Analysis

Synopsis:

 House Bill 191 (HB 191) enacts the Corrections Ombudsman Act and appropriates $250,000 for this Office of the Corrections Ombudsman. 

Analysis:

 House Bill 191 (HB 191) enacts the Corrections Ombudsman Act (Act) and appropriates $250,000 for this Office of the Corrections Ombudsman (Ombudsman).  

The Act creates an independent and impartial Ombudsman to assist in strengthening procedures that lessen the possibility of actions occurring within the New Mexico Department of Corrections (DOC) that may impact the health, safety, welfare and rehabilitation of offenders and that will reduce the exposure of the DOC to litigation.  

The Ombudsman is created within the Legislative Finance Committee (LFC), reports directly to the director of the LFC, and exercises its duties independently of the Secretary of the DOC.  The Ombudsman has four purposes: to ensure compliance with DOC rules regarding inmates, probationers and parolees; identify systemic issues and recommend legislative fixes; provide information to inmates, probationers and parolees and their families; and to promote public awareness of the rights and responsibilities of inmates, probationers and parolees. 

The New Mexico Legislative Council appoints the Ombudsman, who must be a person of “recognized judgment, independence, objectivity and integrity.”  The Ombudsman serves a three yar term and is reappointed unless a successor is appointed.  Legislative Council may only remove the Ombudsman for neglect of duty, misconduct or inability to perform duties.  

The Act imposes 19 duties upon the Ombudsman, ranging from receiving, investigate, and resolve complaints; establish a reporting system to analyze data, informing inmates as well as DOC employees of rights of inmates, probationers and parolees, providing technical assistance, monitor DOC compliance with laws, participate in legislative and policy development; submit yearly reports to the legislature and governor; audit the financial expenditures of the DOC; report any criminal DOC activity to law enforcement; monitor DOC employee overtime and fatigue; monitor training and certification of DOC officers; collaborate with the Office of the State Auditor in fulfilling the Ombudsman’s responsibilities; monitor adequate staffing and training, classification procedures, pre-release preparation, and equal protection of female prisoners.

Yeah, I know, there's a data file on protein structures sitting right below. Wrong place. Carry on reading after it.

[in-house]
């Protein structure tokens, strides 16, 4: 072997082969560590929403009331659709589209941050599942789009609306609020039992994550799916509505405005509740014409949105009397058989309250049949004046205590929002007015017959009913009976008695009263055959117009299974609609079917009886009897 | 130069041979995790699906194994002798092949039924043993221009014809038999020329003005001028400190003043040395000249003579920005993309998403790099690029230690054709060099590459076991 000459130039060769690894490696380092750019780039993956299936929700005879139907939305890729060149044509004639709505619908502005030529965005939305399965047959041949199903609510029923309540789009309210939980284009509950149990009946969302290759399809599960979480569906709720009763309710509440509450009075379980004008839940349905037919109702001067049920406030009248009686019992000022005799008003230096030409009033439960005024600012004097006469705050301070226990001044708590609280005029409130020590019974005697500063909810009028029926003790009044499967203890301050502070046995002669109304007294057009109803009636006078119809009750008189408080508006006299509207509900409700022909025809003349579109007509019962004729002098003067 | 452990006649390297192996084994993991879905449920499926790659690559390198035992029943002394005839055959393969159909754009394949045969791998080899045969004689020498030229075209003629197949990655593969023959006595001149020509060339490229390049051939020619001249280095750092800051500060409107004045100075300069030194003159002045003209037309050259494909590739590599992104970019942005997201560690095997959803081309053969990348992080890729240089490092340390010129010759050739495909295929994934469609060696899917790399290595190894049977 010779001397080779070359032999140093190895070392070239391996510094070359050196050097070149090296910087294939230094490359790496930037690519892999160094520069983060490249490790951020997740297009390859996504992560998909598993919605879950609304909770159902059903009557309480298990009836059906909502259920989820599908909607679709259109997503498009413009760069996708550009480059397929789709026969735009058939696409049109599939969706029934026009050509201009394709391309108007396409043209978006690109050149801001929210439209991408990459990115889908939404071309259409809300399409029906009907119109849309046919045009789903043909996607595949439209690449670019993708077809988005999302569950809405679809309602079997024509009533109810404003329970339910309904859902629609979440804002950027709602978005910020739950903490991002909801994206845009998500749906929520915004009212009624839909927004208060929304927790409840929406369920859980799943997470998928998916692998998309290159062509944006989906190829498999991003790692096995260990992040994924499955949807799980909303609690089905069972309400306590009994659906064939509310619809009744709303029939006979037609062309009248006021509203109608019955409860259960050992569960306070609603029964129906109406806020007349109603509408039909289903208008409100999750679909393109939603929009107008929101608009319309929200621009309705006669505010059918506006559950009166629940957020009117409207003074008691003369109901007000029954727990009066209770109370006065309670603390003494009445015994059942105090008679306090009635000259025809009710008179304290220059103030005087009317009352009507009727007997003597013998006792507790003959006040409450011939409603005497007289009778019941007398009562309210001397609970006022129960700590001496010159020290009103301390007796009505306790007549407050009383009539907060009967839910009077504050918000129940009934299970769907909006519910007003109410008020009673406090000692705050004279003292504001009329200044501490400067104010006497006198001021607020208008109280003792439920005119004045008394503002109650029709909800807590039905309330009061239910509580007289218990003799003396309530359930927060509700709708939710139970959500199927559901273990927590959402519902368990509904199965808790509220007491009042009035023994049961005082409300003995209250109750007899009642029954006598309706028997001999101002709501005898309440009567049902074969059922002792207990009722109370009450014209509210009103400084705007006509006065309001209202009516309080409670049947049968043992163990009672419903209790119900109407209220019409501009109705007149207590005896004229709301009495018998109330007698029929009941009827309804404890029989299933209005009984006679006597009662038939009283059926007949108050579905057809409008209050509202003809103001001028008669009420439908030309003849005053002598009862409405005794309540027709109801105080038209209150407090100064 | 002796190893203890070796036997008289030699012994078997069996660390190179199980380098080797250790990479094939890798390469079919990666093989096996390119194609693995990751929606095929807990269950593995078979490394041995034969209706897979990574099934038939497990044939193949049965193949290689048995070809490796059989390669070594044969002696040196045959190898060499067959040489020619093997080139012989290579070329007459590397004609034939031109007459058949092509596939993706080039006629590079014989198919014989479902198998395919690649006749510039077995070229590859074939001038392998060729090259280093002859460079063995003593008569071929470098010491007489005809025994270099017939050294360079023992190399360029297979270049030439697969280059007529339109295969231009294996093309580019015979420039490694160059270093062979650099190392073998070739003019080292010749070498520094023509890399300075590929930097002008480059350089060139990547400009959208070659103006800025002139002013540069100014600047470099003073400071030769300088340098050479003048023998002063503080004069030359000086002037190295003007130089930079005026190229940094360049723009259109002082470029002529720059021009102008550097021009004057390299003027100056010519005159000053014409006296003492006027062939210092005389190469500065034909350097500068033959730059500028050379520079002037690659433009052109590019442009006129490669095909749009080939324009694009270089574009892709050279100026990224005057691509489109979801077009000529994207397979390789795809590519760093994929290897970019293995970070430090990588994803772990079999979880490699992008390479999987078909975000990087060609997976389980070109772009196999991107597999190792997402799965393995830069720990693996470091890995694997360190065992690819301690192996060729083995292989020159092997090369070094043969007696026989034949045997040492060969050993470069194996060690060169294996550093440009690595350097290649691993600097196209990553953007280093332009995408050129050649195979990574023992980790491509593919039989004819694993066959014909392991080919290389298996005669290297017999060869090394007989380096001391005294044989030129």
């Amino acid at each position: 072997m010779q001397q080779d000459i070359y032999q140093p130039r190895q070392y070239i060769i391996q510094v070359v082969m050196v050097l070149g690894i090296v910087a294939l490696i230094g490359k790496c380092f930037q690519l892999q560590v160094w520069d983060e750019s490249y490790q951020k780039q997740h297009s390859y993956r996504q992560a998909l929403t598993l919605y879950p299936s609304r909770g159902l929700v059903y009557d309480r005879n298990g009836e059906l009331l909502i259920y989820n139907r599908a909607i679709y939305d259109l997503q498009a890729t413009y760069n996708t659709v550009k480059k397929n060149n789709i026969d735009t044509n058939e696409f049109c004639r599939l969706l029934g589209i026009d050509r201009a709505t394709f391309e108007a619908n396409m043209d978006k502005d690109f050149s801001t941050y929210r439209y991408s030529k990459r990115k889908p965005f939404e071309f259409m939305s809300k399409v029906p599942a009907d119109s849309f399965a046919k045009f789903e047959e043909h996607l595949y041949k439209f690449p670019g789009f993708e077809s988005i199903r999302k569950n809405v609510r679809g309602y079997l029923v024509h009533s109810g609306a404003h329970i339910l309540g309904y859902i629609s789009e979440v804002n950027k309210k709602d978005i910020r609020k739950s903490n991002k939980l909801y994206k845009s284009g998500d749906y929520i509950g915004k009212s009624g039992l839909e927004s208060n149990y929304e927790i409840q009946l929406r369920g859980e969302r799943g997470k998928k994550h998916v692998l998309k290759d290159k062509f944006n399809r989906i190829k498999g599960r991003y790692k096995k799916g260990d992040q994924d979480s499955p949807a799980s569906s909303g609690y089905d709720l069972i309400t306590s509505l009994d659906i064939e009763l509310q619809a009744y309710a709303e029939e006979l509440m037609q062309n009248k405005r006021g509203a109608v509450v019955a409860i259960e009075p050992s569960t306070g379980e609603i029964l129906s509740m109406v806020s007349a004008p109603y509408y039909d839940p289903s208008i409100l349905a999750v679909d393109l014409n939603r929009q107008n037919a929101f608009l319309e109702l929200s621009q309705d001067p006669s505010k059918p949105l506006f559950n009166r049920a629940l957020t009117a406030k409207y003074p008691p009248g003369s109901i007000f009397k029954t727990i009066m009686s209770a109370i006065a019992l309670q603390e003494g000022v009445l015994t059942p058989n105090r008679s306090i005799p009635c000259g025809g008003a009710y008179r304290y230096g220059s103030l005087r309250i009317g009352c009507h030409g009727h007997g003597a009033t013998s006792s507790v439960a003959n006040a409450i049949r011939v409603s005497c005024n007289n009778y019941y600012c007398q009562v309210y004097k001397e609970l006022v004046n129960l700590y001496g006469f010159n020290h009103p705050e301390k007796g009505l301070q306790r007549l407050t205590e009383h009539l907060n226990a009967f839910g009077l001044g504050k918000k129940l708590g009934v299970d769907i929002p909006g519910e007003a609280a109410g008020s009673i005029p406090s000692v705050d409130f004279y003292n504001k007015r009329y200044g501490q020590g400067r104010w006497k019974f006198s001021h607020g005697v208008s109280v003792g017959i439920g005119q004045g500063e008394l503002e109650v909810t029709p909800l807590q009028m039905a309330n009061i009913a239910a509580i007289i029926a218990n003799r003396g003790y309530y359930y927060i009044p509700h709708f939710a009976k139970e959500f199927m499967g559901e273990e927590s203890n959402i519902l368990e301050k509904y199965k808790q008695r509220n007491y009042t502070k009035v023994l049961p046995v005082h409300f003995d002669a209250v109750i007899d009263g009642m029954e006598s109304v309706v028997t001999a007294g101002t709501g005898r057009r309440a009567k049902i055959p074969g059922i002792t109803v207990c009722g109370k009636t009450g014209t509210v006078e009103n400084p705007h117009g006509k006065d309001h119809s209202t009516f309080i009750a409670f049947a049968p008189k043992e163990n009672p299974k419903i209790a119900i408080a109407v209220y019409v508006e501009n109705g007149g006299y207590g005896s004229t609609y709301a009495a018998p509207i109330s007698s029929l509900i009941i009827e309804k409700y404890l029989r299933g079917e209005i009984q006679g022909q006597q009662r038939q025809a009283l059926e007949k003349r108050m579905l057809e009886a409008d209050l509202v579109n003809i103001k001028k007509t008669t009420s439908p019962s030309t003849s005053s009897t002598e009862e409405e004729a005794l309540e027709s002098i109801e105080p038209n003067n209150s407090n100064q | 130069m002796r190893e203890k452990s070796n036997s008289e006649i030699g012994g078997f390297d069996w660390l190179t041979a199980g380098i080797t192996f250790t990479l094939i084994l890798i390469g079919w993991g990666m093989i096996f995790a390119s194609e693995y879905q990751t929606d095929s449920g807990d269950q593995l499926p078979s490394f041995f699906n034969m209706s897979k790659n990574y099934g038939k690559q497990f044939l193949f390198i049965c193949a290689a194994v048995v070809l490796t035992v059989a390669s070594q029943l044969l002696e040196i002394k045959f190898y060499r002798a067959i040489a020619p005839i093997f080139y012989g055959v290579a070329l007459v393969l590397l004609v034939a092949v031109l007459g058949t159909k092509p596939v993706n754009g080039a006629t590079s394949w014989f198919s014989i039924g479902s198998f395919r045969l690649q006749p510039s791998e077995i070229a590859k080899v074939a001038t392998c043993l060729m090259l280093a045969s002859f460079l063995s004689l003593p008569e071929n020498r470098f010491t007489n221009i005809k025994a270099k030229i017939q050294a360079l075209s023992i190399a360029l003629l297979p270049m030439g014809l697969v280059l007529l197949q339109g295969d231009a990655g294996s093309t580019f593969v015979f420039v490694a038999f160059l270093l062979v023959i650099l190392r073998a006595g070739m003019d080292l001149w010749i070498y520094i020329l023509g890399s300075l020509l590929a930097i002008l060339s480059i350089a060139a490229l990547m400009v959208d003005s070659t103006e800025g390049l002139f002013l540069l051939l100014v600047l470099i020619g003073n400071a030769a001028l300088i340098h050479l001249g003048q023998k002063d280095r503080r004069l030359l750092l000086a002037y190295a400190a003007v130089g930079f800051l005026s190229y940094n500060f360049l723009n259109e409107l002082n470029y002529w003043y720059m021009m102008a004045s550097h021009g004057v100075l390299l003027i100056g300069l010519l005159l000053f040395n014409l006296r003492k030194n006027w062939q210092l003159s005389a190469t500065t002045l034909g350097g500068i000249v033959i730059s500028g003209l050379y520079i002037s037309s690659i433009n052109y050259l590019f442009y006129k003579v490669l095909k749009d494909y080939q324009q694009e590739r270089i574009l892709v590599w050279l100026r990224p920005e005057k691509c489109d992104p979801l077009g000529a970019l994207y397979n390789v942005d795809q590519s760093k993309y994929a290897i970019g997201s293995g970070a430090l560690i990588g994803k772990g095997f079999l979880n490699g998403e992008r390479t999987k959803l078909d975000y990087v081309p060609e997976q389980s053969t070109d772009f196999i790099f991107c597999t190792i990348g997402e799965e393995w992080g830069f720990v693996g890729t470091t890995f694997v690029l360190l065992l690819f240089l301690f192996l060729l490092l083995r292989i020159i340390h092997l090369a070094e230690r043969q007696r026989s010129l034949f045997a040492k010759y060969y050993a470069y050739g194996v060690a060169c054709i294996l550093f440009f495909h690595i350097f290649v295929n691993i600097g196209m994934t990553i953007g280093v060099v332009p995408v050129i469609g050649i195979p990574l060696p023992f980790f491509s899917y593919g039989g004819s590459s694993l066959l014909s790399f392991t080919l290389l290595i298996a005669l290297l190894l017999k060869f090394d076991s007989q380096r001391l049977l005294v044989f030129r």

In addition to these duties, the Act requires the Ombudsman to “eliminate corruption,” such as overuse of solitary confinement, overuse of overtime, overuse of force, embezzlement, sexual exploitation, theft of inmate property, waste of taxpayer resources, and substandard medical care. 

The Act allows the Ombudsman to try to resolve investigations concerning DOC employees, parolees, probationers, and inmates.  A DOC employee can make a complaint straight to the Ombudsman, without having to go through an internal DOC grievance/administrative process.  

The Ombudsman may decline to investigate a complaint and cannot investigate any complaint relating to the inmate’s underlying criminal conviction or sentence.  The Ombudsman may refer complaints to other agencies.  The Ombudsman must remain neutral and cannot act as an advocate for the complainant or for the DOC.  A public decision on each complaint must be made and must state if the Ombudsman recommends if the DOC should: consider the matter further; modify or cancel any action; alter a rule, practice or ruling; explain in detail the action in 
question; or rectify an omission.  
The Ombudsman can demand that the DOC inform the Ombudsman within a specified time, about action taken or reason for not complying with the recommendation.  The Ombudsman must report its findings to the Governor and legislature if there have been continued problems.  Before publicly criticizing a person or DOC, the Ombudsman must first talk with the person/DOC and request to be notified of any action taken on the Ombudsman’s recommendations.  

The Act further allows the Ombudsman to have reasonable access to correctional facilities to investigate incidents or complaints, if an incident has or may have occurred, or if there may be imminent danger of serious abuse or neglect of an inmate.  The Ombudsman is given reasonable access to the facilities, including inspecting and recording areas of the facility, inspecting records, and the ability to meet with inmates privately.  Depending on the type of record, DOC must provide records requested by the Ombudsman by either five or 20 days.  

The Act provides civil immunity to any employee of the Office of the Ombudsman for a good-faith performance of responsibilities under the Act.  The Act prohibits any retaliatory action to be taken against a DOC employee or inmate for aiding the Ombudsman.  

Finally, the Act appropriates $250,000 from the General Fund to the LFC for use in Fiscal Year 2022 for the Ombudsman, and any unspent funds revert to the General Fund. 

HB 191 is effective July 1, 2021.  

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